David McLaughlin was the last president and CEO of the National Round Table on the Environment and the Economy. He is a volunteer advisor to the Canadian Energy Pipelines Association's Integrity First program.
Energy East was hailed as nation building when first announced. A "game changer" no less. Today, its reputation has been as blackened as the oil it transports.
Montreal Mayor Denis Coderre is getting a lot of bad press for his very public opposition to the Energy East pipeline from Alberta to New Brunswick, and fraying of national unity in the process. He should. But he did not start it.
Albertans looking for a "villain" can follow any number of points on the compass: west, south, plus east for the cause of this célèbre.
Let's start west. "Canada Starts Here," proclaimed British Columbia Premier Christy Clark in 2011 in a paint-over bid to rebrand her party and government.
Less than a year later, she announced five conditions that needed to be met before British Columbia would approve the Alberta-B.C. Northern Gateway pipeline. "Canada Stops Here" seemed more appropriate. Ms. Clark went on to win re-election with her "five conditions" as a key platform plank.
Looking south, U.S. President Barack Obama stalled then killed the Keystone pipeline from Alberta to the southern U.S. states. Re-election politics drove its delay; legacy politics ensured its demise.
Despite its eastern nomenclature, Energy East had faced some tough sledding in both Ontario and Quebec before Mr. Coderre's self-serving outburst. Ontario has mandated its own review of pipeline projects beyond the required National Energy Board's assessment, as has Quebec. Each signalled a distinct provincial interest in the outcome by doing so and non-confidence in traditional federal processes.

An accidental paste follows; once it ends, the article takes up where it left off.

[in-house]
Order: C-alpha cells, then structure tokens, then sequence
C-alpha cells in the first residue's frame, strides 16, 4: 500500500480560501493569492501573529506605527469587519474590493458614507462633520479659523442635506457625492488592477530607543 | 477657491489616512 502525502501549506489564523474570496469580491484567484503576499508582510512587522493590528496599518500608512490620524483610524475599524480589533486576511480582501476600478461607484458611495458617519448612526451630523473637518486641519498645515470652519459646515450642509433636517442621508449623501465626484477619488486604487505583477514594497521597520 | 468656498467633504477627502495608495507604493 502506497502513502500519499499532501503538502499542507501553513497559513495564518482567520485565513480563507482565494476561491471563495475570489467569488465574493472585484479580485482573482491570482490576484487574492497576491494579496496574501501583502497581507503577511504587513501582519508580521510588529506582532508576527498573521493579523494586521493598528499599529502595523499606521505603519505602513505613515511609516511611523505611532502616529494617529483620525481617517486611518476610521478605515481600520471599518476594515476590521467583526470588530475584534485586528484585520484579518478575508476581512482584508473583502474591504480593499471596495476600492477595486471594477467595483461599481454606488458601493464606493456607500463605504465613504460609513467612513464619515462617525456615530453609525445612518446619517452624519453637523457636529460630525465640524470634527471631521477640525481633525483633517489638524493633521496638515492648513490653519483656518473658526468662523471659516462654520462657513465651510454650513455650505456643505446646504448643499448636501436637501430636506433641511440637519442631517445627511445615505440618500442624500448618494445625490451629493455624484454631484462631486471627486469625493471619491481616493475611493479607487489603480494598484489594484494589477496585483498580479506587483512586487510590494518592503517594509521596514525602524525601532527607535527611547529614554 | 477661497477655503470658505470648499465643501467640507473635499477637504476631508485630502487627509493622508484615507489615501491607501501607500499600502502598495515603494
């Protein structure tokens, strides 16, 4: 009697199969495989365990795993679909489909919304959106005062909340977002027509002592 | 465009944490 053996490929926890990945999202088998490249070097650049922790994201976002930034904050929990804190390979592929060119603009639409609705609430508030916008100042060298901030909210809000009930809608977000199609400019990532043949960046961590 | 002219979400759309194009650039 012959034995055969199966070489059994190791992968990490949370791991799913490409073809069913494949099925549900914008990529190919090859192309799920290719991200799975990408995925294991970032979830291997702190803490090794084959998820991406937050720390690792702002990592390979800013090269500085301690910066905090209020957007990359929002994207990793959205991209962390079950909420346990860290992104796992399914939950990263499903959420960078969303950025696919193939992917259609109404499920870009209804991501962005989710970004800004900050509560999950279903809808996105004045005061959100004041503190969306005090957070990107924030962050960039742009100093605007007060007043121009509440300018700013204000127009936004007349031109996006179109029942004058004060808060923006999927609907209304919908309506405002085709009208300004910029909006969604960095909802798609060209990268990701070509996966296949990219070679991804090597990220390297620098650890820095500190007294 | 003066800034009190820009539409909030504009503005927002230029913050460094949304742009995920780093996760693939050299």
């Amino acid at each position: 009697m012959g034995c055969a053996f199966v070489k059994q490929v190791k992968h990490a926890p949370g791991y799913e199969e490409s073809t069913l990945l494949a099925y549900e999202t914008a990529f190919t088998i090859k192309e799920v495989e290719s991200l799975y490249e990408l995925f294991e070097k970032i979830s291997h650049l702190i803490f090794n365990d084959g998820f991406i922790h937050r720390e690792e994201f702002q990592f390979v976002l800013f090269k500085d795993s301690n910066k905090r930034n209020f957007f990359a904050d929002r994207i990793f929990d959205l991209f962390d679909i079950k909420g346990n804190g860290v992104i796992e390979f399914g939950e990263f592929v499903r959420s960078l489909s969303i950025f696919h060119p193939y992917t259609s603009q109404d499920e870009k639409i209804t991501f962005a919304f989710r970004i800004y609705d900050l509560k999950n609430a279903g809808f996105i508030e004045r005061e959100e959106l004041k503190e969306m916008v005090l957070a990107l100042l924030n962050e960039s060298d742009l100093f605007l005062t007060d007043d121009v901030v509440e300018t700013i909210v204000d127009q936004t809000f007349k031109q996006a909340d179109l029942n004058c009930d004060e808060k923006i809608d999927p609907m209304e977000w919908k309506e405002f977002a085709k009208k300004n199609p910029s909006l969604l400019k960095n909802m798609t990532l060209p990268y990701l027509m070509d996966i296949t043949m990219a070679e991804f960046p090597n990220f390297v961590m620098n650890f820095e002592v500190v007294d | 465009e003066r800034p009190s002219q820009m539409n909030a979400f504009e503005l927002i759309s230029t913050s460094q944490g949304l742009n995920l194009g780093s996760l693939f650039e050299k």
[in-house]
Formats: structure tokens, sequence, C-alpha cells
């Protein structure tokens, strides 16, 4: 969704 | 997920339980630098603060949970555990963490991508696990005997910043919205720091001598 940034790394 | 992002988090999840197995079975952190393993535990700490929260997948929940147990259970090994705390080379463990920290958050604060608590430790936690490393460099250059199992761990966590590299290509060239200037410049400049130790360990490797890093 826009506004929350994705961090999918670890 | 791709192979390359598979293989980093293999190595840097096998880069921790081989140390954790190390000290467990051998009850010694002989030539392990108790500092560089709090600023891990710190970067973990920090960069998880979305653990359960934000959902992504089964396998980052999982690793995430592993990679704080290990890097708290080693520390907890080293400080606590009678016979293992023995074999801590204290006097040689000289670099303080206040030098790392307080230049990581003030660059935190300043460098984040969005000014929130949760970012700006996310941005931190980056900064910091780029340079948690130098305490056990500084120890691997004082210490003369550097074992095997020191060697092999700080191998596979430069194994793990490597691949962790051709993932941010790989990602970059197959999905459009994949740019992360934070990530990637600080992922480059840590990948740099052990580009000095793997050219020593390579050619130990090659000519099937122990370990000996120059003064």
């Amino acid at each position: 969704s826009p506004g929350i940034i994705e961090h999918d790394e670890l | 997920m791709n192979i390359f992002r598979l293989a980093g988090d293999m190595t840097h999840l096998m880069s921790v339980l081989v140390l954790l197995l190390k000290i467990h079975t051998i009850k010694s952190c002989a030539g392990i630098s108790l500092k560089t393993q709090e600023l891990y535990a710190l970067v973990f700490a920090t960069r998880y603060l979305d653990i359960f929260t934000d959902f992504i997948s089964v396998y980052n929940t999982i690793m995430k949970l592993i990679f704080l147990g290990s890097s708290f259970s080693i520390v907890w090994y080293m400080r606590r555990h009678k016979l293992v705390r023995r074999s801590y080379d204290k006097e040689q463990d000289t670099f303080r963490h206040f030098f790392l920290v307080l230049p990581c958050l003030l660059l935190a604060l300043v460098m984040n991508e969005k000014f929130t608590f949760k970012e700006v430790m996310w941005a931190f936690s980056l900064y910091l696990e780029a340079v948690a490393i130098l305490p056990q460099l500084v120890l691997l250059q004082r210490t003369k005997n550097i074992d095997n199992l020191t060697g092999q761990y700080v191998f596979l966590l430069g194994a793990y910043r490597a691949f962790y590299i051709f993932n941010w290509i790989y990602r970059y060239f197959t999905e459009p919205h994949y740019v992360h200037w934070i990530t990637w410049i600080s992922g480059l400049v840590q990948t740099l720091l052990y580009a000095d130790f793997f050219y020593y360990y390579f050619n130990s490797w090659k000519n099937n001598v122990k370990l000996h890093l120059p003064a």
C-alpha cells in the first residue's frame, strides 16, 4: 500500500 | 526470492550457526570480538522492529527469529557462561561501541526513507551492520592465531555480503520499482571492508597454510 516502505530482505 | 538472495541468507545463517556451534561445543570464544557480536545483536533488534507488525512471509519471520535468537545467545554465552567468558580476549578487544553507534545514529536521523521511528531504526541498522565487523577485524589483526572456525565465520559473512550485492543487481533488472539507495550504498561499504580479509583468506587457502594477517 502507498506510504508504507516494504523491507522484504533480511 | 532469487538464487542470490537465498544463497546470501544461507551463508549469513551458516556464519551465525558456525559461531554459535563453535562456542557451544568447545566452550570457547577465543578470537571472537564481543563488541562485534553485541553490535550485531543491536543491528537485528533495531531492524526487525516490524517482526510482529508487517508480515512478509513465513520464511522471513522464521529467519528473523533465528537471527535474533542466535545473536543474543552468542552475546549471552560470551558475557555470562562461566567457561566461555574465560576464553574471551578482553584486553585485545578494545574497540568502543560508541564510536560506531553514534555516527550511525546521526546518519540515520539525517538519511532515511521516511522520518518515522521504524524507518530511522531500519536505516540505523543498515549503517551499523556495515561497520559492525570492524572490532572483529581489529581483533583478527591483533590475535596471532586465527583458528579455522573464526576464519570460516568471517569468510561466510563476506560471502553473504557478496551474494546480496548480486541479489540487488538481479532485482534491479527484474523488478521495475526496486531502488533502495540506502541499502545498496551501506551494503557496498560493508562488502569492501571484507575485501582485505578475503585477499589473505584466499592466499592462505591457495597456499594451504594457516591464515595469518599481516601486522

Further east, in New Brunswick, the ultimate terminus of the pipeline at the Irving Oil Refinery, the current Liberal provincial government has waxed hot and cold on the project. Despite the economic boost it promises, its potential environmental impact must be considered first, it states.
Our new Prime Minister has found himself in a debate he both inherited and validated. Justin Trudeau inherited a polarized debate on climate change, oil sands and pipelines, entrenched in no small way by that disappearing phrase in his controversial Davos speech, "my predecessor," Stephen Harper. He validated the debate by twinning his energy policy to environmental and indigenous policy shifts that are meant to be more welcoming to these concerns.
If Canada is to navigate its way forward and get these pipelines built, five hard truths are in order.
First, the climate-change ship has sailed. There is no going back on de-linking pipelines from not just the usual environmental concerns about local spills but from the broader fossil-fuel contribution to greenhouse– gas emissions and climate change.
Carbon budgets – what the world can afford to burn in carbon emissions and not surpass 2 degrees Celsius of warming (let alone 1.5 Celsius) – was validated at the Paris climate talks. It is no longer fringe but increasingly central to likely national climate policies with our major trading partners and allies.
Second, relatedly, assured market access for Canada's oil via pipelines depends on a national climate-policy overlay. The lack of it was cited repeatedly as a barrier to pipeline approvals. It is time to take that card away from pipeline opponents.
Third, First Nations and indigenous concerns about environmental impacts and land claims are not corollary, but central issues for resolution. The "duty to consult" indigenous peoples on these projects cannot be sidelined forever. Local First Nations can delay, if not necessarily kill, new pipeline development well beyond industry expectations.
Fourth, it was not better for pipelines before Mr. Trudeau took office. Full-throated defence of the sector by the Harper government and sullying of anyone who thought differently managed to offend many, stroke some and negligibly advance projects. The same today will produce the same results.
Fifth, and finally, imposing new regulatory rules for NEB review of pipelines at a time when oil prices are low and the energy industry is hurting would engender as much opposition if the opposite was true. Few in the sector were calling for such measures a year ago.
The elevation of Energy East to the status of a national unity icon is profoundly unhelpful yet fully understandable. Alberta is hurting economically. A lot. This hurts Canada. A lot.
"Why should I sell your wheat?" asked an earlier Mr. Trudeau to much offence in Western Canada.
"Why I want to sell your oil," should be offered by today's Mr. Trudeau to a beleaguered Alberta and fractious country to set everyone straight.
In the meantime, get used to the tough love.